Cover image for A density of souls
A density of souls
Rice, Christopher, 1978-
Personal Author:
First edition.
Publication Information:
New York : Hyperion, [2000]

Physical Description:
274 pages ; 25 cm
Format :


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Dark, compelling, and touching a deep contemporary nerve, A Density of Souls is a richly plotted novel about four high school friends in present day New Orleans tom apart by envy, passion, and a secret murder.Meredith, Brandon, Greg, and Stephen are New Orleans friends whose allegiances diverge sharply upon entrance into high school. Brandon and Greg gain popularity as football jocks and Meredith joins the bulimic in-crowd, while Stephen becomes the outcast of the once close group, and is targeted as gay by a school that viciously mocks him. Then two violent deaths disrupt their lives -- an accident and suicide.Five years later the friends are drawn back together by a sinister and violent turn of events. And it turns out that the suicide is actually a murder. As the true story emerges other secrets begin to unravel and the cruelties of high school life take on a new significance.A Density of Souls is a remarkable first novel. Powerful, with an utterly compelling narrative, it looks hard into the darker side of high school life and the tortured psyche of young teenagers. A stunning debut.

Reviews 2

Booklist Review

Anne Rice's son's first novel is a gothic, filled with looming buildings, fiercely guarded secrets, and tormented characters. It opens in a graveyard with four friends playing hide-and-seek. When these four friends (Meredith, Stephen, Brandon, and Greg) enter high school, their relationships change drastically. Now football players, Brandon and Greg ostracize and ridicule Stephen for being gay. Meredith allies herself with the popular crowd and begins dating Greg. Their world is jarred again when Greg's younger brother Alex is killed, and Greg commits suicide. From this point, the story jumps ahead five years, as Jordan, Brandon's older brother, returns home and tries to find out what happened to Brandon, who was sent away from home shortly after Greg's suicide. In his quest to find out what happened to his brother, Jordan discovers more about this huge cast of characters than he bargained for. From this point, the narrative really takes off as the characters are forced to deal with each other and with their own inner demons. Although the gothic gloom is a little heavy for the high-school scenes, the torments Stephen is forced to endure at the hands of his former friends are painfully realistic. That the author's parents are both writers (father Stan is a poet) will generate interest in this novel, but its originality and merits stand on their own. --Kristine Huntley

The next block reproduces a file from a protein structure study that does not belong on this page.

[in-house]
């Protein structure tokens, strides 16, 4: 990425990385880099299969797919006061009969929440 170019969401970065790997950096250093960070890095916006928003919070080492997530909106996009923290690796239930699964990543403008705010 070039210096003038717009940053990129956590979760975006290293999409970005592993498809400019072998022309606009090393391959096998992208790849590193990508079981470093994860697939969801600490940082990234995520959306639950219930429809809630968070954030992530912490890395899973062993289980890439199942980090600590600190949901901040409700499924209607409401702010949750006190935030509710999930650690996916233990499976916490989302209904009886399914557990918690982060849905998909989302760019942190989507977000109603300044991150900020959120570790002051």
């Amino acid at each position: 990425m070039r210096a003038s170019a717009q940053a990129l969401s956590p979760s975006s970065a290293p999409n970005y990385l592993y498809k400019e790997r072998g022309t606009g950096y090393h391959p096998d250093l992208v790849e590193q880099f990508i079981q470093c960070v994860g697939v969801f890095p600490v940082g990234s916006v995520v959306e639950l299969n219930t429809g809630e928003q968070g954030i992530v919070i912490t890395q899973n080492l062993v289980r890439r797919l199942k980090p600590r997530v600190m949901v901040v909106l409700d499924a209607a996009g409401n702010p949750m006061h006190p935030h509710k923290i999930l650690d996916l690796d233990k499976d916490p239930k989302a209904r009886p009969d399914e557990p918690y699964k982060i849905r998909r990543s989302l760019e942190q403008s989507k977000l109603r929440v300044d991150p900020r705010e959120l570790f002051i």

Publisher's Weekly Review

Chronicling the lives of four tormented youths, 21-year-old author Rice's earnestly overwritten debut novel flails wildly and suffers from an identity crisis as awkward and vivid as that of his soul-seared characters. Yet the book offers an intriguing, complex story, a hard-nosed, lyrical, teenage take on Peyton Place set in contemporary New Orleans. The tangle of a plot grows weedlike when former childhood friends enter high school and find their loyalties have dramatically shifted. Popular, budding bulimic Meredith Ducote is a closet alcoholic whose diaries brim with morose aphorisms on her wretched life; Greg Darby and Brandon Charbonnet are boisterously homophobic high school jocks; and Stephen Conlin, whose father committed suicide, is the sensitive homosexual boy who quickly becomes the victim of cruelty and derision from the school's popular crowd, led by Greg and Brandon. But the two bullies are covering up a painful childhood secret in their persecution of Stephen, a secret Meredith knows. Before the novel reveals this secret during the overwrought climax set during a devastating hurricane, one character dies, another has an emotional breakdown, a parent is institutionalized, a gay bar is bombed by a militant hate group, a concealed paternity is discovered and several families are broken up. Rice is sensitive to the emotional undercurrents that compel teenagers to both mask and wallow in their intense feeling, but the atmosphere of juvenile angst that pervades the novel is as gluey and suffocating as a hot summer on the bayou. 20-city author tour. (Aug.) FYI: The author is the son of novelist Anne Rice and poet Stan Rice, which no doubt is why the name "Rice" dominates the book's jacket. (c) Copyright PWxyz, LLC. All rights reserved